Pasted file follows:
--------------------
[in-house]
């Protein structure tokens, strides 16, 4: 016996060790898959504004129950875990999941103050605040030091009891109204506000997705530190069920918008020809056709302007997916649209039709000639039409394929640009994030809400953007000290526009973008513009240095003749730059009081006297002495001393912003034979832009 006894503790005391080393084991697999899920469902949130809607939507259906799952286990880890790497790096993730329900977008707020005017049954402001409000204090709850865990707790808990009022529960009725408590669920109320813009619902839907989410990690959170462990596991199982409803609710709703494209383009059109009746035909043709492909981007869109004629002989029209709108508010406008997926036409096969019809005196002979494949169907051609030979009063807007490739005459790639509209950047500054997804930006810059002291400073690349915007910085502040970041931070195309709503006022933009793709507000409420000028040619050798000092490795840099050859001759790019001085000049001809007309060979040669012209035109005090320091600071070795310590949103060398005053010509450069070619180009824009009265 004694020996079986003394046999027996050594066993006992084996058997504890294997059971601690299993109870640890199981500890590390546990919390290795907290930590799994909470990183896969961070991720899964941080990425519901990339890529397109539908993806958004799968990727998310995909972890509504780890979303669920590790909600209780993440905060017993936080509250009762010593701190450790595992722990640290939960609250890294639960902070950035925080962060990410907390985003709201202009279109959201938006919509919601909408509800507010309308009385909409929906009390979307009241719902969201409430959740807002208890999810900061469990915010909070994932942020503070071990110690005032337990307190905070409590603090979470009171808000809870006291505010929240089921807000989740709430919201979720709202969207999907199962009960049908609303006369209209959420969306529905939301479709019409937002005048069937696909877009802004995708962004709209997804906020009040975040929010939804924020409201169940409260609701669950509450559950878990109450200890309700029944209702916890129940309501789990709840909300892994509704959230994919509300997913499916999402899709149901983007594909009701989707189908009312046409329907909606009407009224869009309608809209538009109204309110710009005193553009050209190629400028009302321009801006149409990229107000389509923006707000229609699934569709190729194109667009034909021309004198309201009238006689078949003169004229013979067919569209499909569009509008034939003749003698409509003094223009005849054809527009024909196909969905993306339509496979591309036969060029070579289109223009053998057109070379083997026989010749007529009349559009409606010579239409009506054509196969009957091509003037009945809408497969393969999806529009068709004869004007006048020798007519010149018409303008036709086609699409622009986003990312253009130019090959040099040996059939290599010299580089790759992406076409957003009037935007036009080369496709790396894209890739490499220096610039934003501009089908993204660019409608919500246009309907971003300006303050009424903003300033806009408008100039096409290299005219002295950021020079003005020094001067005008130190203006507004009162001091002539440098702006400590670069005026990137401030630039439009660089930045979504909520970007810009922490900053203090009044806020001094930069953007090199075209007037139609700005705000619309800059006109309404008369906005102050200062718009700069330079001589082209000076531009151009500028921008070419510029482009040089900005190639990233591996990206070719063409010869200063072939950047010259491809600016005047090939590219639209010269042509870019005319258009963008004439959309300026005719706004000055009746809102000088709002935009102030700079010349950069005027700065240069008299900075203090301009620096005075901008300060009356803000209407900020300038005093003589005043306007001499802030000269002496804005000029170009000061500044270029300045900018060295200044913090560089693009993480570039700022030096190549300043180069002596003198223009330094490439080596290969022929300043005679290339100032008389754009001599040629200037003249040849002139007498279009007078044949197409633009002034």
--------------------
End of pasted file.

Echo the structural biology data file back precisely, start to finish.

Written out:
[in-house]
């Protein structure tokens, strides 16, 4: 016996060790898959504004129950875990999941103050605040030091009891109204506000997705530190069920918008020809056709302007997916649209039709000639039409394929640009994030809400953007000290526009973008513009240095003749730059009081006297002495001393912003034979832009 006894503790005391080393084991697999899920469902949130809607939507259906799952286990880890790497790096993730329900977008707020005017049954402001409000204090709850865990707790808990009022529960009725408590669920109320813009619902839907989410990690959170462990596991199982409803609710709703494209383009059109009746035909043709492909981007869109004629002989029209709108508010406008997926036409096969019809005196002979494949169907051609030979009063807007490739005459790639509209950047500054997804930006810059002291400073690349915007910085502040970041931070195309709503006022933009793709507000409420000028040619050798000092490795840099050859001759790019001085000049001809007309060979040669012209035109005090320091600071070795310590949103060398005053010509450069070619180009824009009265 004694020996079986003394046999027996050594066993006992084996058997504890294997059971601690299993109870640890199981500890590390546990919390290795907290930590799994909470990183896969961070991720899964941080990425519901990339890529397109539908993806958004799968990727998310995909972890509504780890979303669920590790909600209780993440905060017993936080509250009762010593701190450790595992722990640290939960609250890294639960902070950035925080962060990410907390985003709201202009279109959201938006919509919601909408509800507010309308009385909409929906009390979307009241719902969201409430959740807002208890999810900061469990915010909070994932942020503070071990110690005032337990307190905070409590603090979470009171808000809870006291505010929240089921807000989740709430919201979720709202969207999907199962009960049908609303006369209209959420969306529905939301479709019409937002005048069937696909877009802004995708962004709209997804906020009040975040929010939804924020409201169940409260609701669950509450559950878990109450200890309700029944209702916890129940309501789990709840909300892994509704959230994919509300997913499916999402899709149901983007594909009701989707189908009312046409329907909606009407009224869009309608809209538009109204309110710009005193553009050209190629400028009302321009801006149409990229107000389509923006707000229609699934569709190729194109667009034909021309004198309201009238006689078949003169004229013979067919569209499909569009509008034939003749003698409509003094223009005849054809527009024909196909969905993306339509496979591309036969060029070579289109223009053998057109070379083997026989010749007529009349559009409606010579239409009506054509196969009957091509003037009945809408497969393969999806529009068709004869004007006048020798007519010149018409303008036709086609699409622009986003990312253009130019090959040099040996059939290599010299580089790759992406076409957003009037935007036009080369496709790396894209890739490499220096610039934003501009089908993204660019409608919500246009309907971003300006303050009424903003300033806009408008100039096409290299005219002295950021020079003005020094001067005008130190203006507004009162001091002539440098702006400590670069005026990137401030630039439009660089930045979504909520970007810009922490900053203090009044806020001094930069953007090199075209007037139609700005705000619309800059006109309404008369906005102050200062718009700069330079001589082209000076531009151009500028921008070419510029482009040089900005190639990233591996990206070719063409010869200063072939950047010259491809600016005047090939590219639209010269042509870019005319258009963008004439959309300026005719706004000055009746809102000088709002935009102030700079010349950069005027700065240069008299900075203090301009620096005075901008300060009356803000209407900020300038005093003589005043306007001499802030000269002496804005000029170009000061500044270029300045900018060295200044913090560089693009993480570039700022030096190549300043180069002596003198223009330094490439080596290969022929300043005679290339100032008389754009001599040629200037003249040849002139007498279009007078044949197409633009002034």